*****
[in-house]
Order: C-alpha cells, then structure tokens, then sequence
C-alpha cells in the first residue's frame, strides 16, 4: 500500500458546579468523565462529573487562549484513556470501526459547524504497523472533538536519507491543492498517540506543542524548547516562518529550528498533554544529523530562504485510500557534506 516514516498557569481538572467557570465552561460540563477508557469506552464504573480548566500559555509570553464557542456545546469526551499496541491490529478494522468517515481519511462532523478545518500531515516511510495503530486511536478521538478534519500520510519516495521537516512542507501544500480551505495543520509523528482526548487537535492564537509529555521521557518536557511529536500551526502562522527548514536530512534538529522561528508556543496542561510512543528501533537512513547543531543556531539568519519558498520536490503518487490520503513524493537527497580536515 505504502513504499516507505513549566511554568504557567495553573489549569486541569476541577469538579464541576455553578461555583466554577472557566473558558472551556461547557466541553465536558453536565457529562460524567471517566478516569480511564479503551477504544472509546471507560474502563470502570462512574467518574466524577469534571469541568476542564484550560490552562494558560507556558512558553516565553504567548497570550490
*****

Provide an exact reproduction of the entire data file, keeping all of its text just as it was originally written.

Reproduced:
[in-house]
Order: C-alpha cells, then structure tokens, then sequence
C-alpha cells in the first residue's frame, strides 16, 4: 500500500458546579468523565462529573487562549484513556470501526459547524504497523472533538536519507491543492498517540506543542524548547516562518529550528498533554544529523530562504485510500557534506 516514516498557569481538572467557570465552561460540563477508557469506552464504573480548566500559555509570553464557542456545546469526551499496541491490529478494522468517515481519511462532523478545518500531515516511510495503530486511536478521538478534519500520510519516495521537516512542507501544500480551505495543520509523528482526548487537535492564537509529555521521557518536557511529536500551526502562522527548514536530512534538529522561528508556543496542561510512543528501533537512513547543531543556531539568519519558498520536490503518487490520503513524493537527497580536515 505504502513504499516507505513549566511554568504557567495553573489549569486541569476541577469538579464541576455553578461555583466554577472557566473558558472551556461547557466541553465536558453536565457529562460524567471517566478516569480511564479503551477504544472509546471507560474502563470502570462512574467518574466524577469534571469541568476542564484550560490552562494558560507556558512558553516565553504567548497570550490